Changes in interest rates, or hints of them being in the cards, are only normally made in response to changes in inflation but impact currencies because of the push and pull influence they have on international capital flows and their allure for short-term speculators.

Eurozone inflation rose back to the 2% target in June but the more important measure of core inflation, which removes volatile food and energy prices from the goods basket, fell by 10 basis points to 1% during the same month. If anything, this suggests inflation pressures still have some way to go before ECB officials can be confident the consumer price index will remain close to its target without the central bank providing stimulus to the economy. 

"Growth is set to remain strong in 2018 and 2019, at 2.1% this year and 2% next year in both the EU and the euro area. However, after five consecutive quarters of vigorous expansion, the economic momentum moderated in the first half of 2018 and is now set to be 0.2 percentage points lower in both the EU and the euro area than had been projected in the spring," the European Commission says.  

Thursday saw European Commission officials downgrade their forecasts for the Eurozone economic growth this year and next, citing an escalation in the so called trade war between the US, China and the EU which is expected to dent business confidence and crimp activity during the months ahead. A stronger Euro and oil prices, which have risen by nearly 20% in 2018, were also cited as headwinds to growth. 

Slower economic growth will merely detract from the inflationary pressures the ECB has worked so hard to stimulate during recent years and so, if anything, downgrades to European Commission forecasts mean an ECB interest rate rise is still moving further out along the 2019 and 2020 timeline. However, and while increasing numbers doubt an interest rate rise in the summer of 2019, not everybody is downbeat enough to think the central bank will still be sat on its hands in 2020.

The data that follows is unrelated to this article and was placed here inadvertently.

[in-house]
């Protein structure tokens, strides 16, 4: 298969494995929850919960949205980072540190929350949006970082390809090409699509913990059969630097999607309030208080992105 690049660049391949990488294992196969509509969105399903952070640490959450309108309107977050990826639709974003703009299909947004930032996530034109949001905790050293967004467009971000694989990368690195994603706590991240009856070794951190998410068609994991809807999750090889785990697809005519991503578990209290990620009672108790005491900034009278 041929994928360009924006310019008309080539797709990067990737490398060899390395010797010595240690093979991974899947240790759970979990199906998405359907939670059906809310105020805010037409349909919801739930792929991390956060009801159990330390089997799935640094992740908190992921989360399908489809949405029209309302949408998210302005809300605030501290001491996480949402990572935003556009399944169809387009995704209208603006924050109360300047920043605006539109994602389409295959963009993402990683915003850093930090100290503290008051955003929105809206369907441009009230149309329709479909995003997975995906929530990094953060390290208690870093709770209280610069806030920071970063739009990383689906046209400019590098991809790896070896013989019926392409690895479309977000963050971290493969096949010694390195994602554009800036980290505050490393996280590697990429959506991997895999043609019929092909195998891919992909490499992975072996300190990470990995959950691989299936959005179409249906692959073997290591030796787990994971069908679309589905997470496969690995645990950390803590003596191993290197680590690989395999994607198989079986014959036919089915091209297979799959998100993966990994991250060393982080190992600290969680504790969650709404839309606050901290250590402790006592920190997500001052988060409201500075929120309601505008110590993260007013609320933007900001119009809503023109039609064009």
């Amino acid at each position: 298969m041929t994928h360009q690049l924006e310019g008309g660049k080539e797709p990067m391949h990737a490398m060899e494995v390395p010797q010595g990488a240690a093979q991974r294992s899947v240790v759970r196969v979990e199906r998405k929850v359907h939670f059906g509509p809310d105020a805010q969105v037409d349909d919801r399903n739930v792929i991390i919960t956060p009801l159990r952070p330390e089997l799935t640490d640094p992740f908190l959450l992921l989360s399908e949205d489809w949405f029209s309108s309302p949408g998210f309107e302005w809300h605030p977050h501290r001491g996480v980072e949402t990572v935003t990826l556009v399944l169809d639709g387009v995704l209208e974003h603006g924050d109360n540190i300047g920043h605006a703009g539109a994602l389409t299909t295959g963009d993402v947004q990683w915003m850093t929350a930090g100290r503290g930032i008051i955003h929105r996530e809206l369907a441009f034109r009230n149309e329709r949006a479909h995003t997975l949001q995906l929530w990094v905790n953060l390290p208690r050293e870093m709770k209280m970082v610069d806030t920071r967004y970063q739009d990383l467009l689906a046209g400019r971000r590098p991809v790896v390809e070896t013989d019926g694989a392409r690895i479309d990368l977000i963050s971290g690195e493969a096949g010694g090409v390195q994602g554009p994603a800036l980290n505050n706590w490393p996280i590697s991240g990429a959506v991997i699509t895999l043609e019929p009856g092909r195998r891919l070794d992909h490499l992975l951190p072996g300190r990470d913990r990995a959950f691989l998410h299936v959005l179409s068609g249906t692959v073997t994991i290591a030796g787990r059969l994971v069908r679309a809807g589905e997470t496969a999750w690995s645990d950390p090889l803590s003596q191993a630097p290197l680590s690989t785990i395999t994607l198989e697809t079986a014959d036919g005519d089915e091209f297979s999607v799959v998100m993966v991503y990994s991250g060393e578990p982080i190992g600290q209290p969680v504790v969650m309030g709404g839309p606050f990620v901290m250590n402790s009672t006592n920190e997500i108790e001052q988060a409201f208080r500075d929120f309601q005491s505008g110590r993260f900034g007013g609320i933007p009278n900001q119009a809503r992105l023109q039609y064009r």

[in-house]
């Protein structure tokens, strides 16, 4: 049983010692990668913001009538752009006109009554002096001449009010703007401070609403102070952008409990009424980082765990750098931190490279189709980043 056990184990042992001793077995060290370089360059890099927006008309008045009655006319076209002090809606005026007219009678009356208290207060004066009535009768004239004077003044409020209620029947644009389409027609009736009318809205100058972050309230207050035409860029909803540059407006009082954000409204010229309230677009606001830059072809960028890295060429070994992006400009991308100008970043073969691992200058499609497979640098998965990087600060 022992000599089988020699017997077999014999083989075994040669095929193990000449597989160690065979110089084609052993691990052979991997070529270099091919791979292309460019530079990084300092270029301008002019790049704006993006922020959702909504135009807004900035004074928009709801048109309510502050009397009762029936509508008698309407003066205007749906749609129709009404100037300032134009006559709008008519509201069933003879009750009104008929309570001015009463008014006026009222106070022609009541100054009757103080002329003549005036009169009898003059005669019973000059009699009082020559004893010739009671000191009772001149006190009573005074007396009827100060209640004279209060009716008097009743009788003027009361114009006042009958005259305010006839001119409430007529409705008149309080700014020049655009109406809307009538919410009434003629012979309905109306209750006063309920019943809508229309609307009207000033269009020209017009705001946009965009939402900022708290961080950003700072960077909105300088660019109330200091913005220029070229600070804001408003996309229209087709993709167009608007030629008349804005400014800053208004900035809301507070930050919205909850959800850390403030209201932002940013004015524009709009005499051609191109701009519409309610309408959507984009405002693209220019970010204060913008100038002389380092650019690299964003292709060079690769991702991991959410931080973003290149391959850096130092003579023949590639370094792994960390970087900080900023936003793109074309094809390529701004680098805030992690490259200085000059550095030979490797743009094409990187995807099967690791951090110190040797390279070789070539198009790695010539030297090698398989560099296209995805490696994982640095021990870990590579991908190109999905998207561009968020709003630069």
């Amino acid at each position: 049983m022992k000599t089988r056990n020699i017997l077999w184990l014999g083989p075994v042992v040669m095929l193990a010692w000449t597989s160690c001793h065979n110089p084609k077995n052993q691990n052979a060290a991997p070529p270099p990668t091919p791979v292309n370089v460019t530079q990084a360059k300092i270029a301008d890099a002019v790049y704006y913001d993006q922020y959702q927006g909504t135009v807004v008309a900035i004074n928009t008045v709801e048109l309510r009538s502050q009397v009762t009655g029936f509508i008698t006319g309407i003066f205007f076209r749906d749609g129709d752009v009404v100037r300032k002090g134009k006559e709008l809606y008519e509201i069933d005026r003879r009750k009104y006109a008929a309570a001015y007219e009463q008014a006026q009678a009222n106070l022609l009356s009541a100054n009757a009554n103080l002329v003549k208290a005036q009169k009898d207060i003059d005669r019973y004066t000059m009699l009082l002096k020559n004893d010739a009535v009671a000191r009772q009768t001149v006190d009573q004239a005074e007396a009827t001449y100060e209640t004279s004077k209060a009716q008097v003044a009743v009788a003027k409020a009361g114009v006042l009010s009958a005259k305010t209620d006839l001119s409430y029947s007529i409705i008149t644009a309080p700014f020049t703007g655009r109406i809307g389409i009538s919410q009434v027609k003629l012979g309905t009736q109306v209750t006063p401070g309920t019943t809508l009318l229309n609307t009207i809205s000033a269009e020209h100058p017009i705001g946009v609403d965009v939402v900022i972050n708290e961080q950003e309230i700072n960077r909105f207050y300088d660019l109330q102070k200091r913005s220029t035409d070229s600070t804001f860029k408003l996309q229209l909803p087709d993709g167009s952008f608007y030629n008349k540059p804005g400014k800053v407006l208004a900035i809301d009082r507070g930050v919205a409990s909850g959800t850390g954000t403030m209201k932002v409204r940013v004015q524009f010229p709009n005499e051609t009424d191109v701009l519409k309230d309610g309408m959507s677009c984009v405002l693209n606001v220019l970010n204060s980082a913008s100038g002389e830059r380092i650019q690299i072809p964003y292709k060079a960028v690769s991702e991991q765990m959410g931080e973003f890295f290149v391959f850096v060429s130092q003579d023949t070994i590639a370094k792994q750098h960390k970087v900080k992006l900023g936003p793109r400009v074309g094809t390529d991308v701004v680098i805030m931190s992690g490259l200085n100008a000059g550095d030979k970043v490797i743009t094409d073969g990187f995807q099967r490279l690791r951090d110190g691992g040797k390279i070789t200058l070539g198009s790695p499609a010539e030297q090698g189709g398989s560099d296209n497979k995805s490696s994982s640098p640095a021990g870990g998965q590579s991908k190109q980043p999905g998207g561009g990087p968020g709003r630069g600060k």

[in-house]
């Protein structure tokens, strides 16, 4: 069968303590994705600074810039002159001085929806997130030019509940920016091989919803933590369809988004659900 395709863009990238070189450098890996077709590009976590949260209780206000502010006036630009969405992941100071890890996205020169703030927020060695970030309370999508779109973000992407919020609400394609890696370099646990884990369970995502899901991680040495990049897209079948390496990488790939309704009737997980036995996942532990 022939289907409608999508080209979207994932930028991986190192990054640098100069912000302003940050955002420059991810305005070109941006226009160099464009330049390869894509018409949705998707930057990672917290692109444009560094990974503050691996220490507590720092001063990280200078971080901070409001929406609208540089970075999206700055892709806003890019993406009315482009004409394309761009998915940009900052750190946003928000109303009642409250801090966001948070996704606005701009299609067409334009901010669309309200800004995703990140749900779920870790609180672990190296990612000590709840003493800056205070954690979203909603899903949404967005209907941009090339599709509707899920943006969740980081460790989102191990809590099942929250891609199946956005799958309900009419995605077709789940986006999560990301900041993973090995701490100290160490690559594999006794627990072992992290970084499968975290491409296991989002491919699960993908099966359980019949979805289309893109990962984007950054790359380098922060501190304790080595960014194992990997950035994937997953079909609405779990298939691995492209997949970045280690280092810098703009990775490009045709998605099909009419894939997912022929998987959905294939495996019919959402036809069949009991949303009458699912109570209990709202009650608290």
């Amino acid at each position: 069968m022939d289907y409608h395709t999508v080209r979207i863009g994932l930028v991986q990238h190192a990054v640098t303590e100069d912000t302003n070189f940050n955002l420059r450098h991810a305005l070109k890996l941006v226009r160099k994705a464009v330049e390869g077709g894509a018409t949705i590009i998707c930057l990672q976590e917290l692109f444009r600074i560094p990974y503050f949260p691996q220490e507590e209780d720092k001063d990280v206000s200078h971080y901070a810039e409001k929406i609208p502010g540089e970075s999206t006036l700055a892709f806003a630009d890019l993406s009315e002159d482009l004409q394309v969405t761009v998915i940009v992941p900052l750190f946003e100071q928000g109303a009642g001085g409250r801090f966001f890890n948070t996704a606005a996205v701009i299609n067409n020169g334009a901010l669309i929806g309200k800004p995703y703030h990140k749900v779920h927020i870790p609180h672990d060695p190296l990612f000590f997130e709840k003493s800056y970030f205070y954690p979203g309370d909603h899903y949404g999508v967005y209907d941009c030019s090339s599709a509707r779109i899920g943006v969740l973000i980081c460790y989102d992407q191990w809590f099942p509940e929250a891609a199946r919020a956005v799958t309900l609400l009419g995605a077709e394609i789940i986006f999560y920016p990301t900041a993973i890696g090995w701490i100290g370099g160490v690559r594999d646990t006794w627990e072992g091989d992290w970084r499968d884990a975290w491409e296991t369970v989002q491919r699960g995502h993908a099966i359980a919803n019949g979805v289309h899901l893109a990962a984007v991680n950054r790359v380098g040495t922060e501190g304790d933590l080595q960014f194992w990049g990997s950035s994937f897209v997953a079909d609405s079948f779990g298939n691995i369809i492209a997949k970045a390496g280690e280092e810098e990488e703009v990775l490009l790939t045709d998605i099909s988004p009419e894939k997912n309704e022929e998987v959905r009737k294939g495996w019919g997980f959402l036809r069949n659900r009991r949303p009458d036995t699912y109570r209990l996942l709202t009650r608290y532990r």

"There has been increased speculation and market chatter about the ECB's next steps, be that an operation twist or rate hikes in the summer of 2019. In our view, these talks are premature," says Carsten Brzeski, chief Eurozone economist at ING Group. "It is obvious that the broad majority of ECB members seems determined to QE, though as quiet as possible, and would like to return to interest rates as the main policy tool. This, however, does not necessarily mean that they will be in a hurry to hike rates."

Brzeski and the ING Economics team flag that ECB President Mario Draghi's term in office will expire at the end of 2019, which leaves him with only the September and October/November meetings in which a rate hike could be agreed before he departs the bank. They forecast that Draghi and the governing council will use "at least one of these two meetings" to begin lifting Eurozone interest rates up from their post-crisis lows. 

Advertisement
Get up to 5% more foreign exchange by using a specialist provider to get closer to the real market rate and avoid the gaping spreads charged by your bank when providing currency. Learn more here